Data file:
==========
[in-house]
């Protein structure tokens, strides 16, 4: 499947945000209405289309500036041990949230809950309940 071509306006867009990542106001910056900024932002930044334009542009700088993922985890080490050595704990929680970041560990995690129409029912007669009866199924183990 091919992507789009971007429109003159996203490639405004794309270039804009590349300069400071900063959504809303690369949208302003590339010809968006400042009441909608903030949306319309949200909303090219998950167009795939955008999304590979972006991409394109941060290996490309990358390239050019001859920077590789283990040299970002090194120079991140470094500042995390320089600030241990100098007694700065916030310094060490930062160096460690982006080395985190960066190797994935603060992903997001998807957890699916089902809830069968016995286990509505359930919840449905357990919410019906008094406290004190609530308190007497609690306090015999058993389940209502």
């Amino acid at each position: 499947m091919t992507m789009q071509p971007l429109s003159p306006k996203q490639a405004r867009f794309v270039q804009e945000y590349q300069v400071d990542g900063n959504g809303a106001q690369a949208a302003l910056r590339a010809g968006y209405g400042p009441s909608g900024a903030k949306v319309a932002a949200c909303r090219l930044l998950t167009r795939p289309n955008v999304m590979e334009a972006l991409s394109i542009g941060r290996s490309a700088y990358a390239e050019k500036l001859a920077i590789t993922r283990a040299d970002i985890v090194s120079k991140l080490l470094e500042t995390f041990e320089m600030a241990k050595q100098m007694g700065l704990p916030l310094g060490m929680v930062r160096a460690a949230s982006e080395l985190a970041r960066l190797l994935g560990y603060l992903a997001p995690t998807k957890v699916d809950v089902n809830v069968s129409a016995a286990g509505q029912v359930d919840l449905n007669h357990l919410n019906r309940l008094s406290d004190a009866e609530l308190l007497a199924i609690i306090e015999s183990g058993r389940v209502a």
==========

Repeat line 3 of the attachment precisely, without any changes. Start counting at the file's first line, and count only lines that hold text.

């Amino acid at each position: 499947m091919t992507m789009q071509p971007l429109s003159p306006k996203q490639a405004r867009f794309v270039q804009e945000y590349q300069v400071d990542g900063n959504g809303a106001q690369a949208a302003l910056r590339a010809g968006y209405g400042p009441s909608g900024a903030k949306v319309a932002a949200c909303r090219l930044l998950t167009r795939p289309n955008v999304m590979e334009a972006l991409s394109i542009g941060r290996s490309a700088y990358a390239e050019k500036l001859a920077i590789t993922r283990a040299d970002i985890v090194s120079k991140l080490l470094e500042t995390f041990e320089m600030a241990k050595q100098m007694g700065l704990p916030l310094g060490m929680v930062r160096a460690a949230s982006e080395l985190a970041r960066l190797l994935g560990y603060l992903a997001p995690t998807k957890v699916d809950v089902n809830v069968s129409a016995a286990g509505q029912v359930d919840l449905n007669h357990l919410n019906r309940l008094s406290d004190a009866e609530l308190l007497a199924i609690i306090e015999s183990g058993r389940v209502a």